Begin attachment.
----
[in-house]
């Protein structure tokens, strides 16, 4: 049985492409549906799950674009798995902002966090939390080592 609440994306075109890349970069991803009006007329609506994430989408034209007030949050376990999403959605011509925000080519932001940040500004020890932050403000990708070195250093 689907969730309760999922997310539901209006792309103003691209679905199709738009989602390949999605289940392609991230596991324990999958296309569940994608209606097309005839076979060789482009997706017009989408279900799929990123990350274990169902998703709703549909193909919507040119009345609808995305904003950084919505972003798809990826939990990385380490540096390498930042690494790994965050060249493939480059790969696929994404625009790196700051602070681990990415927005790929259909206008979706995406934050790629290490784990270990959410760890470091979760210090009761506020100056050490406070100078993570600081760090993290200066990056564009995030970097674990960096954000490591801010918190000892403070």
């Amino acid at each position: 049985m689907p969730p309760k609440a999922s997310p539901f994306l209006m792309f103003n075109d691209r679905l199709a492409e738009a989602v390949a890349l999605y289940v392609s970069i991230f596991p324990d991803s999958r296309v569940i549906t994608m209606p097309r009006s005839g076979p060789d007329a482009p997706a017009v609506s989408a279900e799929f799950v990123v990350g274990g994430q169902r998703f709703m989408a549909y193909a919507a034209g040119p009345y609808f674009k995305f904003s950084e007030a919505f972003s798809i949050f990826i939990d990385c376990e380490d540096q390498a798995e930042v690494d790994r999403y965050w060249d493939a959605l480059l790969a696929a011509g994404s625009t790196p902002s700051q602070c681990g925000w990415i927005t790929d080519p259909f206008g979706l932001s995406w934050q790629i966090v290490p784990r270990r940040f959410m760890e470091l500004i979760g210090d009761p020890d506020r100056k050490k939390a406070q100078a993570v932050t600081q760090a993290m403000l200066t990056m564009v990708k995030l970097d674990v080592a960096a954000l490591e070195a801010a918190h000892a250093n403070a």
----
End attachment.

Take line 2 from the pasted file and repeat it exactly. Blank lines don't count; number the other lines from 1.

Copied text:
């Protein structure tokens, strides 16, 4: 049985492409549906799950674009798995902002966090939390080592 609440994306075109890349970069991803009006007329609506994430989408034209007030949050376990999403959605011509925000080519932001940040500004020890932050403000990708070195250093 689907969730309760999922997310539901209006792309103003691209679905199709738009989602390949999605289940392609991230596991324990999958296309569940994608209606097309005839076979060789482009997706017009989408279900799929990123990350274990169902998703709703549909193909919507040119009345609808995305904003950084919505972003798809990826939990990385380490540096390498930042690494790994965050060249493939480059790969696929994404625009790196700051602070681990990415927005790929259909206008979706995406934050790629290490784990270990959410760890470091979760210090009761506020100056050490406070100078993570600081760090993290200066990056564009995030970097674990960096954000490591801010918190000892403070």